Okay, so we’ve discussed everything that’s right and good and, frankly, scientific about EBM: rigorous, double-blind, randomized, controlled trials published in reputable journals. What could possibly be wrong with that? Well, as Trisha Torrey points out in her About.com blog, quite a lot:
- The evidence is gathered using groups of people, not individuals.
- Not all patients have the same set of values.
- There may be built-in biases in the way the experiments are designed, too often based on a profit motive.
In addition, not every contingency can be covered. What if you’re dealing with a rare disease, one that hasn’t garnered sufficient attention to get a good deal of experimental data? Worst of all, as one recent case demonstrated, just because someone has a title or two after his name, that doesn’t mean he’s honest. In March of 2009, a Dr. Scott Reuben—the man Scientific American called the medical Madoff—finally came to justice, of a sort, after committing 13 years of fraud covering at least 21 medical papers of the 72 in which he had a hand (and, yes, there are still questions about the remaining 51 papers). The man even forged other doctors’ names on the fraudulent studies. So much for the much-touted reputable review process.
Now, ignoring that little reputation glitch for a moment, let’s consider two counterexamples in which EBM is of little or no use. In our second imaginary study, we’ll say a Mrs. Subject has stage IV cancer of the lilknown gland. To avoid confusion, we’ll use the same doctors’ names.
In example three, Dr. Maiweh, again unknown to Mrs. Subject, again strolls in unannounced, and explains to her that, “I’m afraid our tests show that you have severely advanced cancer of the lilknown gland. Your case is unusual, so I’m going to assume it’s not hopeless. Rather than giving up right away, I’m going to recommend we try an infusion of Luckizin. It’s no guarantee of any kind, but at this point it’s that or move you to a hospice. We’ll let you know when to expect to start the chemo.” Again, Dr. Maiweh appears unable to look at anything but the charts in his hands as he strolls on down the hallway to do his next good deed.
Example four: Dr. Onco, again having been introduced by Mrs. Subject’s PCP, gently informs Mrs. Subject the extent of her disease. She goes on to explain that, “All the existing studies, which don’t apply to you, offer little chance of survival beyond a few weeks. As I said, those studies don’t fit you. Previous subjects of lilknown organ cancer studies were twice your age, three times your weight, diabetic, and had a family history of Hodgkins. You don’t fit any of those profiles. So, we’re going to try the closest thing we have to an attack on cancers like yours. We’re going to try an infusion called Luckizin that’s been successful in similar organs and also tends to build up in the lilknown gland. Do you have any questions, Mrs. Subject? If not, I’m sure you will later. I’ll leave my card. Call any time.” Do I even need to mention that Dr. Onco knows to make eye contact, to shake hands, to smile when she hands over her card?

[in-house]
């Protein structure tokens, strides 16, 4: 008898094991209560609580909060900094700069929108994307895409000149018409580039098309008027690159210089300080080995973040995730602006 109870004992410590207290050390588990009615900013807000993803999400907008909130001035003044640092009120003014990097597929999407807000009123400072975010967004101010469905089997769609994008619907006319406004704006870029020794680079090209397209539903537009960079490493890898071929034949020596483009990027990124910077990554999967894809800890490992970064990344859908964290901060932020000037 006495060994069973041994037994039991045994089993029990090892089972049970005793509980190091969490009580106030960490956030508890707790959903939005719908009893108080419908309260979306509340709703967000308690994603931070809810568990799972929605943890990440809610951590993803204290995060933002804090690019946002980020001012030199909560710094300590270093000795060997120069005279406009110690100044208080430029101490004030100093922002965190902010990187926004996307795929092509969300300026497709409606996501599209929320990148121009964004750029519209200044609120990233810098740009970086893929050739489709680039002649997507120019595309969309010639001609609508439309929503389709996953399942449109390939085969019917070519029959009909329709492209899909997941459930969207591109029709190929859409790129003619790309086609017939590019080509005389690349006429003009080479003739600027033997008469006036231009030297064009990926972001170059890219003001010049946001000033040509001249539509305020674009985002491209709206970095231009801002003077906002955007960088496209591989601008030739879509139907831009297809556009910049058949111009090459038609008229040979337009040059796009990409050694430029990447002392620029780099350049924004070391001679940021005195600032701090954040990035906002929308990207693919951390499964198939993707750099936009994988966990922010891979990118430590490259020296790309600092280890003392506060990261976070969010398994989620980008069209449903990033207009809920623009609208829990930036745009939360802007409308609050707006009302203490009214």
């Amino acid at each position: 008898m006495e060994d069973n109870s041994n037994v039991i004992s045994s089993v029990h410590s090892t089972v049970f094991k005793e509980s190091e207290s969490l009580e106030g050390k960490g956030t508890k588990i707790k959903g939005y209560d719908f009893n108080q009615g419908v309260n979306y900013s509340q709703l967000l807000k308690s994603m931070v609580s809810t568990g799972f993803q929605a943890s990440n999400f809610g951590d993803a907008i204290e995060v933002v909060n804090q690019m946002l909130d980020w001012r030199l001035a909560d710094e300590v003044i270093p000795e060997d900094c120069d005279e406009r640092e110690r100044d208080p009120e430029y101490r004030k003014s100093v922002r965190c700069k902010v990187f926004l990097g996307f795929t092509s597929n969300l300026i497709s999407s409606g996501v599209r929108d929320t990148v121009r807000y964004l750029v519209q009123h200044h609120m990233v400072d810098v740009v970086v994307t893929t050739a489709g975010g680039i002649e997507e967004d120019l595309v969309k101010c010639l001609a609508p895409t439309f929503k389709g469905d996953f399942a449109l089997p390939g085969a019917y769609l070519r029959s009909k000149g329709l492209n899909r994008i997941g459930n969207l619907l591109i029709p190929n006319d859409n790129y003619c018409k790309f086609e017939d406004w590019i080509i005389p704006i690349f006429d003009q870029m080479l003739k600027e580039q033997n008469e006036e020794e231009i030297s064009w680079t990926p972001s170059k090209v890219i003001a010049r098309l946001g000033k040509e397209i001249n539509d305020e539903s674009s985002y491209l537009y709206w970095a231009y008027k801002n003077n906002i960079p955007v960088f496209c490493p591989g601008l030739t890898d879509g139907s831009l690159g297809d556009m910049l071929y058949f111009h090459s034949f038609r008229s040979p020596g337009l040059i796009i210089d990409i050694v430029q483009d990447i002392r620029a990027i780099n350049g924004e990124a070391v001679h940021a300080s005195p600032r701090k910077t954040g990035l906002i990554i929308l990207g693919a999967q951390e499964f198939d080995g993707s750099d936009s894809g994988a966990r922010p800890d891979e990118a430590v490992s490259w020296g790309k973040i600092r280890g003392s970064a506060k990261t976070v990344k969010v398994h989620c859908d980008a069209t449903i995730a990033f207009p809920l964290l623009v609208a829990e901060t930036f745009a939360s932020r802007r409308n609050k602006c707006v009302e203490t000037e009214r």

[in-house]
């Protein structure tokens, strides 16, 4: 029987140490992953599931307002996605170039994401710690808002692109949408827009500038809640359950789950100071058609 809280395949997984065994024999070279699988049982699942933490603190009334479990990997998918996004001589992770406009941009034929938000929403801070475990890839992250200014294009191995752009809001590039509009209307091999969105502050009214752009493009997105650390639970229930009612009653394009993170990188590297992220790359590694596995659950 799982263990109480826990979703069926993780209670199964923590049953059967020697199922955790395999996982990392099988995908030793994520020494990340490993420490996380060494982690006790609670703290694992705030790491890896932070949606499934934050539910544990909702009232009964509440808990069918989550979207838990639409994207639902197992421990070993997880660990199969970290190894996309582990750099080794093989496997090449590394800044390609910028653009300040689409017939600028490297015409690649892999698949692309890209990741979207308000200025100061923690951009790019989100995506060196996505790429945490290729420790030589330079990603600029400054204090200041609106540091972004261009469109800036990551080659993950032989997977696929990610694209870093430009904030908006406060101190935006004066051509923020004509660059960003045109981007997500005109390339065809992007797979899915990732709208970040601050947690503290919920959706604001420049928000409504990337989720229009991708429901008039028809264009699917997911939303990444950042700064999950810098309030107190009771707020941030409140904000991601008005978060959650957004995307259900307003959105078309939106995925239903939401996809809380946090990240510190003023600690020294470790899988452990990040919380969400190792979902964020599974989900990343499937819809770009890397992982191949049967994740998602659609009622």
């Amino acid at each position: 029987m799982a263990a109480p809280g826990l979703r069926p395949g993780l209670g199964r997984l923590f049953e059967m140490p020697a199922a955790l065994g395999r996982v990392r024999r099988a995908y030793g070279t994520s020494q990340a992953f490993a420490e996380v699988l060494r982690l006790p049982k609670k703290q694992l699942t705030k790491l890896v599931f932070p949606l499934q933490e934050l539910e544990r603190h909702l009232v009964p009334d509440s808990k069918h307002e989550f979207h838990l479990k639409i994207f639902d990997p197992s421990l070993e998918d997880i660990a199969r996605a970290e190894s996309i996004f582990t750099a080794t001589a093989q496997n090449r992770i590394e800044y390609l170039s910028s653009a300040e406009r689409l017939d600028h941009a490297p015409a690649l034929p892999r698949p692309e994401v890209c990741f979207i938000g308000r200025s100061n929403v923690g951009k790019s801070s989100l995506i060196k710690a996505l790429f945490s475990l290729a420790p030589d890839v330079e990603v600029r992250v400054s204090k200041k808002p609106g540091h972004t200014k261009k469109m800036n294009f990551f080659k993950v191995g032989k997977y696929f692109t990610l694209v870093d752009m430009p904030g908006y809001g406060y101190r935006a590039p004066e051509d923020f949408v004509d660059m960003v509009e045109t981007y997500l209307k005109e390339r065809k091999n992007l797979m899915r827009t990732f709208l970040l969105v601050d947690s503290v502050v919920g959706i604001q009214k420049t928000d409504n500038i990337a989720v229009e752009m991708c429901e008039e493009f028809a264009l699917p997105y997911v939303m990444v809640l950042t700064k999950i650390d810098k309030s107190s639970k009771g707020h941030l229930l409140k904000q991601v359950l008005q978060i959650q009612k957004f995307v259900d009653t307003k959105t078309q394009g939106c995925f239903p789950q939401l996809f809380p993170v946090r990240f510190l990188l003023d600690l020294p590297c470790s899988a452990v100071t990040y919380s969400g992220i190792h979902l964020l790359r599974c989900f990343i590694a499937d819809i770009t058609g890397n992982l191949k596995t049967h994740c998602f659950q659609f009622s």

Example four shows what we want from a doctor when XBM trumps EBM. First, we don’t care how high a doctor thinks he or she is on the specialty’s food chain, we expect them to behave like human beings when they’re dealing with a delicate subject. We—most patients—know that studies have not been performed on every possible manifestation of any given disease. We know that our doctors are trained to take all of those important permutations into account and then apply their experience and their best judgment. This is why we pay those guys the big bucks. If all of medicine were no more than plugging in the right EBM answer for every available problem, doctors would require no more training than EMTs. In example three, again, Dr. Maiweh—despite apparently making a good choice—puts himself and his charts ahead of the patient and offers another fine example of a bad oncologist, working in what is possibly an undesirable hospital, and possibly referred by a PCP who hasn’t his patients’ best interests at heart.
As in example two in the previous post and four, above, if doctors would tell patients the whole rationale behind their treatment choices—whether EBM or XBM or a combination of the two—in most cases, the patients’ objections would disappear in a puff of logic.
As I said in my previous post, we want to know why our doctors are planning to do what to our bodies, and given that they’re our bodies, we want the information, the right, and the opportunity to say no.